The Privacy Rule establishes national standards for the protection of certain health information. It applies to all forms of individuals' protected health information, whether electronic, written, or oral. The major goal of the Privacy Rule is to make sure an individuals’ health information is properly protected while allowing the flow of health information needed to provide high quality health care and to protect the public’s health and well-being. The Rule strikes a balance that permits important uses of information, while protecting the privacy of those who need care.
The Privacy Rule covers a health care provider whether it electronically transmits these transactions directly or uses a billing service or other third party to do so on its behalf.
For the average health care provider or health plan, the Privacy Rule requires activities, such as:
Responsible health care providers and businesses already take many of the kinds of steps required by the Rule to protect patients’ privacy. To ease the burden of complying with the requirements, the Privacy Rule gives needed flexibility for providers and plans to create their own privacy procedures, tailored to fit their size and needs.
The scalability of the Rule provides a more efficient and appropriate means of safeguarding protected health information than would any single standard.
Here are some examples:
The Security Rule established a national set of security standards for protecting certain health information that is held or transferred in electronic form.
Prior to HIPAA, no generally accepted set of security standards or general requirement for protecting health information existed in the healthcare industry. At the same time, new technologies were being created, and the health care industry began to move away from paper processes and rely more heavily on the use of electronic information systems to pay claims, answer eligibility questions, provide health information, and conduct a host of other administrative and clinically based functions.
A major goal of the Security Rule is to protect the privacy of individuals’ health information while allowing covered entities to adopt new technologies to improve the quality and efficiency of patient care. The health care marketplace is so diverse, therefore, the Security Rule is designed to be flexible so a covered entity can implement policies, procedures, and technologies appropriate for the entity’s particular size, organizational structure, and risks to consumers’ personal information.
The Security Rule applies to health plans, healthcare clearinghouses, and any health care provider who transmits health information in an electronic form.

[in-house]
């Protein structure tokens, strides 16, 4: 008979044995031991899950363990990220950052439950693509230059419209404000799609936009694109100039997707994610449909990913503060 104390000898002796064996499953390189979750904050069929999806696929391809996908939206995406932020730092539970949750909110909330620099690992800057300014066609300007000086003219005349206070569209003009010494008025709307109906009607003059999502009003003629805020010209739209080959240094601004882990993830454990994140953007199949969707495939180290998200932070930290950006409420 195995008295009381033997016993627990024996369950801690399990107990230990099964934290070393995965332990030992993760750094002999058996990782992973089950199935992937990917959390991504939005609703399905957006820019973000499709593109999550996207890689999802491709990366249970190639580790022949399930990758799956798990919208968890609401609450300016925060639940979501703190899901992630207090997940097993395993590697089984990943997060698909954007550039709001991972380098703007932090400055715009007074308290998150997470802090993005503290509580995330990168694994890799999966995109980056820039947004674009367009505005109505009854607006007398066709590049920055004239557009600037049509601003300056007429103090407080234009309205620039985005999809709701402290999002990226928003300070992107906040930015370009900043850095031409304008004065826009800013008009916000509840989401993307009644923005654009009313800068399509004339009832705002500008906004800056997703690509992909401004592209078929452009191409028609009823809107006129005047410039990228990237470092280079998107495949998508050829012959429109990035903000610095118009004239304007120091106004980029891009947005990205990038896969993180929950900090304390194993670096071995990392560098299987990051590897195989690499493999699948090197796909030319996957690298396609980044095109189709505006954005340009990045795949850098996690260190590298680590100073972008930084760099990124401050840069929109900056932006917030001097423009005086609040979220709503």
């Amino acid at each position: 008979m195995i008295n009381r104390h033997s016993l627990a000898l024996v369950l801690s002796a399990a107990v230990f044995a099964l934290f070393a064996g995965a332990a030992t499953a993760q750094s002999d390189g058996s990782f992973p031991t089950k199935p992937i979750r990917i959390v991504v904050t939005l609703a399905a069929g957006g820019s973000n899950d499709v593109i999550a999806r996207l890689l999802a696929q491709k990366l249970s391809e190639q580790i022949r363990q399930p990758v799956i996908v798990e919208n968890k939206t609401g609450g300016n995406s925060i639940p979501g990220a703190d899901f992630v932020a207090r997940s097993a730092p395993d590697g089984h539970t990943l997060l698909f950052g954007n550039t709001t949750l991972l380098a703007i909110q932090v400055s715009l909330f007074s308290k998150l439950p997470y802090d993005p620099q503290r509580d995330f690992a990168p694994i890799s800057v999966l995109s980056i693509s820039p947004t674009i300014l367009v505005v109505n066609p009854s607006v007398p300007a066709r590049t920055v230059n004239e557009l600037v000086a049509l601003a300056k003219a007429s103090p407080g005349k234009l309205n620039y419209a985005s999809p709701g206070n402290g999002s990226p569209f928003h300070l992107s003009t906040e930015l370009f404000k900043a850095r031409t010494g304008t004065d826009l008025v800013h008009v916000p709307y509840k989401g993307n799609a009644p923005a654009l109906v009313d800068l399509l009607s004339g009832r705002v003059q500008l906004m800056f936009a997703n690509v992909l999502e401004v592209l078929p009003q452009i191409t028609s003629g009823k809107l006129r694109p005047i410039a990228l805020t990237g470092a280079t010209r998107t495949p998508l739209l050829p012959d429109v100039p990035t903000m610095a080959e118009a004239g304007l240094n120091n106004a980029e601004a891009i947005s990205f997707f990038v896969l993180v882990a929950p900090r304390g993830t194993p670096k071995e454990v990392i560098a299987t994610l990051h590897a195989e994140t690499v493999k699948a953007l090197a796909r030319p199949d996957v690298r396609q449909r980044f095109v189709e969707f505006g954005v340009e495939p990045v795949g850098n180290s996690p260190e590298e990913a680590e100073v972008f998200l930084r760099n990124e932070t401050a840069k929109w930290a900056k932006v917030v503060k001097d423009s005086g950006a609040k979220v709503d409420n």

Covered entities include individual and group plans who provide or pay the cost of medical care. Health plans include the following:
Health plans also include employer-sponsored group health plans, government and church-sponsored health plans, and multi-employer health plans. There are exceptions—a group health plan with less than 50 participants that is administered solely by the employer that established and maintains the plan is not a covered entity.
The following two types of government-funded programs are not health plans:
Certain types of insurance entities are also not health plans, including entities providing only workers’ compensation, automobile insurance, and property and casualty insurance.
Privacy and security go hand-in-hand. Privacy is the “what.” It says patients have the right to have their health information protected from unauthorized disclosures. Security is the “how.” In other words, agencies must determine the procedures they will put into place to protect health information.
According to the Department of Health and Human Services (HHS), the majority of Security Rule violations occur as a result from a covered entity not having adequate policies and procedures in place to safeguard personal information contained on its information systems.
This part of the law prohibits the disclosure of Protected Health Information (PHI) in any form except as required or permitted by law.
The HIPAA Privacy rule mandates how PHI may be used and disclosed.
The Privacy Rule protects PHI in any form including but not limited to:
The HIPAA Privacy Rule says don’t listen, tell, or show any client's PHI to anyone who does not have a legitimate right to see or hear that information.
The Privacy Rule protects all “individually identifiable health information” held or transmitted by a covered entity or its business associate, in any form of media, whether electronic, paper, or oral.
HIPAA protects information that alone or combined may identify a patient, the patient’s relatives, employer or household members. Health information that contains even one patient identifier is protected under HIPAA. Here are some examples:
Here are some examples of other places you might find patient information:
If you observe someone wrongfully disclosing PHI, you should do the following:
If you wrongfully disclose PHI, you should do the following:
There are several things that can be put into place to protect a patients’ privacy. Here are just a few examples:
Two doctors are eating lunch at a restaurant with many other patrons nearby. They are discussing a patient case that involves medical coverage and eligibility concerns. They are talking about confidential PHI regarding the patient. What should they do?
The correct answer is: Move the discussion to a private location where it cannot be overheard.
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